by Dan Mueller

A few weeks ago, I welcomed 60 inquisitive Year 6 students to our worship centre as part of their Christian Studies class. Immanuel Lutheran College, a Prep to Year 12 school, is co-located with Immanuel Lutheran Church in Buderim, on the Sunshine Coast in Queensland, where I currently serve as the congregational pastor. These 60 students were visiting to learn about the sacraments, including baptism.

The first question I asked them was, ‘What does the word “sacrament” mean?’ After a few good guesses, we learnt together that ‘sacrament’ is a Latin word meaning ‘sacred oath’. God makes promises and attaches his oath to physical elements, such as the water in baptism or bread and wine in holy communion. Interestingly, before this Latin word, a Greek word was used instead: ‘mysterion’, from which we get our English word ‘mystery’. As a sacrament, baptism is a ‘mysterion’ – a mystery. No matter how hard we might try to explain what baptism is – for example, using Luther’s Catechism – it always remains a mystery! Baptism is God’s promise, spoken by his word, that he attaches to water. What a mystery!

How does one explain this mystery to 60 Year 6 students!? That was my challenge for the afternoon.

One of my go-to books for teaching about baptism is Daniel Erlander’s Let the Children Come, which is handily available from Australian Christian Resources.

I like this book because it has pictures! I’m not joking. It literally has pictures – each page is wonderfully illustrated with interesting and funny characters by the author.

But the book also has metaphorical pictures – it draws heavily upon biblical word pictures used to describe the mystery of faith. Metaphors and word pictures are, in my humble opinion, better than so-called ‘literal’ renderings, because they unleash the power to redescribe reality, to paraphrase the famous philosopher, Paul Ricoeur. Word pictures have the power to describe the divine mystery of baptism, so that even – and especially – children can understand. In a metaphor, the abundance of divine truth is poured into shallow human words.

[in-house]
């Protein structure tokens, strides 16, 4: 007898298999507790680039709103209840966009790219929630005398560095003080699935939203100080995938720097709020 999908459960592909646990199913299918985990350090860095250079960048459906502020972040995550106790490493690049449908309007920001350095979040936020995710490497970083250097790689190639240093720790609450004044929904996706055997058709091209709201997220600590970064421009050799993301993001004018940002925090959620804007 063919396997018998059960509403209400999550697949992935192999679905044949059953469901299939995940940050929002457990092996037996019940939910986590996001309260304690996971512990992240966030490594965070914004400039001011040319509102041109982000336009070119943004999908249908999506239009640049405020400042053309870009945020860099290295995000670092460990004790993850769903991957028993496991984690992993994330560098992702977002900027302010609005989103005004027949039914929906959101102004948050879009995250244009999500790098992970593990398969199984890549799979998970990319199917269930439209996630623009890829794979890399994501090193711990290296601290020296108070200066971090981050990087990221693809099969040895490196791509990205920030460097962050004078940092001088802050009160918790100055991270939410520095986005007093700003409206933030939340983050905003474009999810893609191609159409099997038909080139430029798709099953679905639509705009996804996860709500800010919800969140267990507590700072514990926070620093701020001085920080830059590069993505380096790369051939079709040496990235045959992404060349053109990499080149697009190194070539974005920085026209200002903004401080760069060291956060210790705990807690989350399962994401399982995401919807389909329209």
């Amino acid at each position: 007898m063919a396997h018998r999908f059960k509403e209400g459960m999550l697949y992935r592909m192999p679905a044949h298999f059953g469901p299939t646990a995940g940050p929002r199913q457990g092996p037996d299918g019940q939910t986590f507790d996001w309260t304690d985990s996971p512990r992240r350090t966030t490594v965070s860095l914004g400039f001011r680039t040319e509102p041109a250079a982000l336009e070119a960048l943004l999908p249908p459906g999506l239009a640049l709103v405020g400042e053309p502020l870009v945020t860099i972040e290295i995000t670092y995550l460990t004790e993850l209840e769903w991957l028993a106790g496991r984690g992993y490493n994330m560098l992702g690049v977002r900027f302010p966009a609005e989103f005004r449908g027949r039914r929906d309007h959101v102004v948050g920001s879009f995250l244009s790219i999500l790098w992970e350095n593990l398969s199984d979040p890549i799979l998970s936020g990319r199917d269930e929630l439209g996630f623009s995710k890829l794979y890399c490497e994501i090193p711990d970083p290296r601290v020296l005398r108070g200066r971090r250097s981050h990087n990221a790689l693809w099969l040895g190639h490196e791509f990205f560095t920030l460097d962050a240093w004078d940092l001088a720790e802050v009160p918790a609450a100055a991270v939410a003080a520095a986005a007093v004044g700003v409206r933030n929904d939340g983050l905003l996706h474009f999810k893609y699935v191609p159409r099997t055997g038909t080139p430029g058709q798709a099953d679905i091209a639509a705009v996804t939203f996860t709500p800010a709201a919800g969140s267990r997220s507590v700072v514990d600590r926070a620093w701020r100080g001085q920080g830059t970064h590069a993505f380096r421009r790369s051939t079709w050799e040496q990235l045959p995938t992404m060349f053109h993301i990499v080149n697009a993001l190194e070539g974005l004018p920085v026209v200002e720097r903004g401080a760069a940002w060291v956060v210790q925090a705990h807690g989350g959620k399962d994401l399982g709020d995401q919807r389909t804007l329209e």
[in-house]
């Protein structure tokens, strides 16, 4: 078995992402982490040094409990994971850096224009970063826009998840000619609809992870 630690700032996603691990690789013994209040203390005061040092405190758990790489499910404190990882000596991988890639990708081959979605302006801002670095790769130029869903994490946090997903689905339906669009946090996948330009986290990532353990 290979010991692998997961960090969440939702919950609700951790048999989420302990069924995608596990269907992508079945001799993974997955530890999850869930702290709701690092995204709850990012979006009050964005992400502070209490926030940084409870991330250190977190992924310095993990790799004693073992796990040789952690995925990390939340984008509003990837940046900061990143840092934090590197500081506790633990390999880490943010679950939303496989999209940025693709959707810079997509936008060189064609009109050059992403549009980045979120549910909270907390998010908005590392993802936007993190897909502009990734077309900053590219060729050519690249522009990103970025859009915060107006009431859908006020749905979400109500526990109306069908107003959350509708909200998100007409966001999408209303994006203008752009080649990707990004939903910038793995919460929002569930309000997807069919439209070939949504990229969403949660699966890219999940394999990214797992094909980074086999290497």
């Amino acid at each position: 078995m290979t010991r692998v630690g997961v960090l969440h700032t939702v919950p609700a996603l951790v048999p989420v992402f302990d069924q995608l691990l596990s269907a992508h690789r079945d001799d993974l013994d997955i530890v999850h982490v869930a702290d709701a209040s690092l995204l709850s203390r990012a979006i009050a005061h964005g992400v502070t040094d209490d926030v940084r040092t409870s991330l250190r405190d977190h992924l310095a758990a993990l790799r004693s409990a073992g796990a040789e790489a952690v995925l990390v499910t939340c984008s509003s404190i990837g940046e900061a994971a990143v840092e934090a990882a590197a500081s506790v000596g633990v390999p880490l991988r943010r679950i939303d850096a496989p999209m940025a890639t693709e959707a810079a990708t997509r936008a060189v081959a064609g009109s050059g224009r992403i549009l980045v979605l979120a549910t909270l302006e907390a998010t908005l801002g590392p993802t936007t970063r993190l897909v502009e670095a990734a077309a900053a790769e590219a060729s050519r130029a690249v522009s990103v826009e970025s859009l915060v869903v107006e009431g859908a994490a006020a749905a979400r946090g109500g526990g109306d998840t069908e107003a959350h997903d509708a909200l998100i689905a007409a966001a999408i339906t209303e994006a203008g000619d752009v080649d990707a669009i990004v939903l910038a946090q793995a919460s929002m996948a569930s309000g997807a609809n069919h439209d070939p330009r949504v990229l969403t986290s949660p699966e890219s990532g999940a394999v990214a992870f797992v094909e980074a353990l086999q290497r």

Here are a few biblical metaphors to help us make sense of the mystery of baptism. Baptism is …

  • Dying and rising with Christ to a new life (Romans 6; Colossians 2:12,13).
  • A new birth, a change so complete that it’s like being born anew, born from above (John 3).
  • A cleansing bath that washes away the stain and dirt of sin (1 Peter 3:21,22; Titus 3:4–8).
  • Being clothed in a white robe – the robe is Jesus Christ himself – being covered by his forgiveness and right-ness (Galatians 3:27,28; Colossians 3:9,10; Revelation 7:9).
  • Being adopted into a new family, becoming a daughter or son of royalty, a child of God (Ephesians 1:3–5; John 1:12,13; Galatians 3:25–29; Romans 8:14–17).

Each metaphor is a thread that is woven together to form a beautiful tapestry. Putting all the metaphors together helps us to make some sense of the mystery of baptism. It is dying with Christ in the tomb and walking free with him; it is being born again; it is sin being washed away; it is being clothed with the right-ness of Christ; it is being adopted into God’s family, and so on. The power of God’s word added to plain water makes all of this happen in baptism. Wow! What a mysterious mystery!

I’d love to tell you that all the Year 6 students were blown away and asked to be baptised immediately on the spot! But it was 2.30pm at the end of a long school day. So, I pray seeds were planted that may someday bear fruit (another metaphor!).

May you make sense of your baptism each day. May you know that through your baptism you have been made a child of God, washed clean, clothed in a white robe, and have died and risen again with Christ. May you live each day wet.

Rev Dr Dan Mueller is pastor at Immanuel Lutheran Church Buderim on Queensland’s Sunshine Coast.

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